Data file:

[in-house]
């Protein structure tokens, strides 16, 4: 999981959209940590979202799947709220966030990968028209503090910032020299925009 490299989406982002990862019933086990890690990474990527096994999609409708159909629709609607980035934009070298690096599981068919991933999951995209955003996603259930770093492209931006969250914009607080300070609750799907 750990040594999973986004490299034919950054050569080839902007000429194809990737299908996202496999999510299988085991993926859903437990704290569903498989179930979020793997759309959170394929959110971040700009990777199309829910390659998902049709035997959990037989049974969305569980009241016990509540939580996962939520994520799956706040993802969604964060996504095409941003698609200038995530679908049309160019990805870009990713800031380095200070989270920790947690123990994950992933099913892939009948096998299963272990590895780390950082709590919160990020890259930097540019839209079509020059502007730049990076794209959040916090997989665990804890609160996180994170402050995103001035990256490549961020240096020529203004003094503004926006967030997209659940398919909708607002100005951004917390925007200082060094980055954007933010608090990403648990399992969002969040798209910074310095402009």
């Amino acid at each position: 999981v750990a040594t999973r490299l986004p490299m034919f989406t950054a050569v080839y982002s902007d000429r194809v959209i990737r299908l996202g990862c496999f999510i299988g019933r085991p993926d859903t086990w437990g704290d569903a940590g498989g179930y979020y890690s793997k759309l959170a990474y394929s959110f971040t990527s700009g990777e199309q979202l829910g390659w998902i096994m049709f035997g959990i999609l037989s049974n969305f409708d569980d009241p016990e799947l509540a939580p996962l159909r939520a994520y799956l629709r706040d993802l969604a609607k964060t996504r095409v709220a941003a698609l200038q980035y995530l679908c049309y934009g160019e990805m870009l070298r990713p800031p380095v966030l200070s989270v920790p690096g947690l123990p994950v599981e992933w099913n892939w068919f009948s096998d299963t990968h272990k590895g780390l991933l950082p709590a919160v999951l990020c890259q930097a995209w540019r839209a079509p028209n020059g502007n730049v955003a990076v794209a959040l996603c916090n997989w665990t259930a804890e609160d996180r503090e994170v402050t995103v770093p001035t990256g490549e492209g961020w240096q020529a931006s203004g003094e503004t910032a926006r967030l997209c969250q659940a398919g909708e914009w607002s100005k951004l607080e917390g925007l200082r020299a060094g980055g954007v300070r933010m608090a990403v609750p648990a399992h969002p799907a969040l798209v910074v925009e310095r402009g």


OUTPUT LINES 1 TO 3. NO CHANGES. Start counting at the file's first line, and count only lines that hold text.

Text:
[in-house]
């Protein structure tokens, strides 16, 4: 999981959209940590979202799947709220966030990968028209503090910032020299925009 490299989406982002990862019933086990890690990474990527096994999609409708159909629709609607980035934009070298690096599981068919991933999951995209955003996603259930770093492209931006969250914009607080300070609750799907 750990040594999973986004490299034919950054050569080839902007000429194809990737299908996202496999999510299988085991993926859903437990704290569903498989179930979020793997759309959170394929959110971040700009990777199309829910390659998902049709035997959990037989049974969305569980009241016990509540939580996962939520994520799956706040993802969604964060996504095409941003698609200038995530679908049309160019990805870009990713800031380095200070989270920790947690123990994950992933099913892939009948096998299963272990590895780390950082709590919160990020890259930097540019839209079509020059502007730049990076794209959040916090997989665990804890609160996180994170402050995103001035990256490549961020240096020529203004003094503004926006967030997209659940398919909708607002100005951004917390925007200082060094980055954007933010608090990403648990399992969002969040798209910074310095402009």
């Amino acid at each position: 999981v750990a040594t999973r490299l986004p490299m034919f989406t950054a050569v080839y982002s902007d000429r194809v959209i990737r299908l996202g990862c496999f999510i299988g019933r085991p993926d859903t086990w437990g704290d569903a940590g498989g179930y979020y890690s793997k759309l959170a990474y394929s959110f971040t990527s700009g990777e199309q979202l829910g390659w998902i096994m049709f035997g959990i999609l037989s049974n969305f409708d569980d009241p016990e799947l509540a939580p996962l159909r939520a994520y799956l629709r706040d993802l969604a609607k964060t996504r095409v709220a941003a698609l200038q980035y995530l679908c049309y934009g160019e990805m870009l070298r990713p800031p380095v966030l200070s989270v920790p690096g947690l123990p994950v599981e992933w099913n892939w068919f009948s096998d299963t990968h272990k590895g780390l991933l950082p709590a919160v999951l990020c890259q930097a995209w540019r839209a079509p028209n020059g502007n730049v955003a990076v794209a959040l996603c916090n997989w665990t259930a804890e609160d996180r503090e994170v402050t995103v770093p001035t990256g490549e492209g961020w240096q020529a931006s203004g003094e503004t910032a926006r967030l997209c969250q659940a398919g909708e914009w607002s100005k951004l607080e917390g925007l200082r020299a060094g980055g954007v300070r933010m608090a990403v609750p648990a399992h969002p799907a969040l798209v910074v925009e310095r402009g």